The rationale behind 5 Phases of Patient Communication is that practices need to really evaluate the patient experience and the interaction the ENTIRE practice has with a patient. It’s not just the provider who impacts the patient experience, but your front office staff, the billing department, the lab staff, and so on. At any point during the patient registration process or visit, do you ask your patients how they wish to be communicated to? You should.

Check Out These Stats

Did you know that nearly 4 out of 5 Americans prefer email for their communications, and that 91% check their email at least once a day. (Exact Target 2012)

According to a new Pew Study, one-third of respondents surveyed preferred texting to talking. In fact, of the 4.1 billion cellular phone subscribers worldwide, an estimated 3.05 billion use text messaging. Text messaging is now the most used communication tool on the planet exceeding email and instant messaging.

Automated Messaging — So Much More Than Appointment Reminders

Are you still relying on manual phone calls and processes to communicate with patients on scheduled appointments, lab results and more? Or, have you invested in a messaging system that really only promotes appointment reminders?

An Accenture survey of 1,100 U.S. patients shows that 88% of patients want to receive digital reminders, such as email and text for preventive or follow-up care. More than 35% of those who don’t follow a provider’s instructions said they would be more likely to do so if they received reminders from their doctors via email, voicemail or text. 

Enter POS Messaging

POS Messaging is much more than appointment reminders. POS Messaging helps keep your patients healthy, educated, current on their balances and up-to-date with their screenings. It also allows you to engage patients in two-way communication via email, phone, text or mail.

Communicating During the Entire Patient Communication Lifecycle

New Patient Communication
So we start with the basic appointment reminder. Some estimates show missed appointments costing a single physician as much as $150,000 in lost revenue and additional labor costs a year. Sending appointment reminders via email, text, phone and mail can help save you money and keep your schedule full. But don’t stop there. Consider other ways to welcome patients and keep them coming back. Send thank you’s, patient satisfaction surveys, important registration forms and links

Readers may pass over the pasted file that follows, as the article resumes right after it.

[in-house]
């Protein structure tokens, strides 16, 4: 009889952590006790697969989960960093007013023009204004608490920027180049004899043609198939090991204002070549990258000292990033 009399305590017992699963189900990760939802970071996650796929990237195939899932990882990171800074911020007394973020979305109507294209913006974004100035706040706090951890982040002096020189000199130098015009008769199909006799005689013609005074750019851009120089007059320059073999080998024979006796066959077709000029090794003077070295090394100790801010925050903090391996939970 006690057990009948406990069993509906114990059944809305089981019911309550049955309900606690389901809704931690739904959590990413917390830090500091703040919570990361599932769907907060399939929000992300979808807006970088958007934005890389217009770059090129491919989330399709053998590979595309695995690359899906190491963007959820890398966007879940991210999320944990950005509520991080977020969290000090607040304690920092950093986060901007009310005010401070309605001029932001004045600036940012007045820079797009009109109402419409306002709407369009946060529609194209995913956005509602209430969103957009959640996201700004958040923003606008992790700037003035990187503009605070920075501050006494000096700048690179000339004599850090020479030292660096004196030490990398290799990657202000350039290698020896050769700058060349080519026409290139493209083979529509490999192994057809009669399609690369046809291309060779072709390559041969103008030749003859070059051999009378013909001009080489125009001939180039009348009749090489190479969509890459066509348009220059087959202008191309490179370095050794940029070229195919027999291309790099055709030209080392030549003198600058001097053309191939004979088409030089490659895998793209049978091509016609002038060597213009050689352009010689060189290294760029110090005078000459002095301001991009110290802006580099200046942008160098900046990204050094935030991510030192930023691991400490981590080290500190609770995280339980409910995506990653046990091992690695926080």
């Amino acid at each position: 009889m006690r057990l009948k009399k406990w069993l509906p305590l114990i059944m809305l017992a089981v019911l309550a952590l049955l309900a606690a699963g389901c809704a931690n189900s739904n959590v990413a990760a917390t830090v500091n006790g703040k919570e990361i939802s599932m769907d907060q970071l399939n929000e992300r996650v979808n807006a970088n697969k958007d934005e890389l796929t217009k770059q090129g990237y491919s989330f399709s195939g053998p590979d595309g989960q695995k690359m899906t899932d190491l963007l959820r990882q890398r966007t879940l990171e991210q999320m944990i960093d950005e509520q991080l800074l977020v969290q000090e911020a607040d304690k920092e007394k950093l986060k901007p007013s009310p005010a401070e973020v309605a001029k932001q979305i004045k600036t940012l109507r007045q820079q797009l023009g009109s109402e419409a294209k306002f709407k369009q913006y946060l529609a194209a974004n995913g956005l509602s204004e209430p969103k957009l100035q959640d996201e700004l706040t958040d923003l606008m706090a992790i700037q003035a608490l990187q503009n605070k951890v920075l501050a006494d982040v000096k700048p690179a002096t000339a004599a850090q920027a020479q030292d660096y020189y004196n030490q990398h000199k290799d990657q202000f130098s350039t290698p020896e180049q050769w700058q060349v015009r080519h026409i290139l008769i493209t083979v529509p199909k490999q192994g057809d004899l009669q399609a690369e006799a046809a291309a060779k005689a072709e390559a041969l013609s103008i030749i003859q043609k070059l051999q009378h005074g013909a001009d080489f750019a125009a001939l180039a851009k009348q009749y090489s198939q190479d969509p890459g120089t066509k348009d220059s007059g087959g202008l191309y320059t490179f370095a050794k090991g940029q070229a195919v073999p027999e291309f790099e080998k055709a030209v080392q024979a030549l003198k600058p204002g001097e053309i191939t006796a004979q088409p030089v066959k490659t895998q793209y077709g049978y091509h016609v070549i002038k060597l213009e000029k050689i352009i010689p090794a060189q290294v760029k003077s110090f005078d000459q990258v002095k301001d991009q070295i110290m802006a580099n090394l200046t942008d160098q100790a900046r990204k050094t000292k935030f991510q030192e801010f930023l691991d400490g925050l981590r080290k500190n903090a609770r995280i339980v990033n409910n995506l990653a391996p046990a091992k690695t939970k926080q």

to your website.

Diagnostic and Treatment Communication
The patient has been seen by the doctor and treated. How can you keep the patient informed and engaged in their healthcare? Send notifications of lab results, pre- and post-appointment instructions and more.

Financial Communication
So now the patient has been seen, and it’s time to pay the bill. Patient-owed balances continues to be a challenge for practices. Communicate an online bill pay option, past-due notices, statement notification, etc.

Education and Preventative Communication
Don’t just communicate when they are sick – be proactive. Send seasonal reminders, recall for annual appointments, practice newsletters, and holiday and birthday greetings.

Patient Acquisition Communication
Look to the future. Practices will compete for new patients. Reach out to patients with patient referral programs, thank you’s for referrals, marketing programs and more.

In Summary

There is a wealth of research data that supports the benefits of effective communication and improved health outcomes for patients and healthcare teams. For more than 40 years, POS has provided practices with the patient communication tools they need to improve the patient experience and their practice profitability. POS Messaging is just one solution to help your practices be heard among the ‘noise’.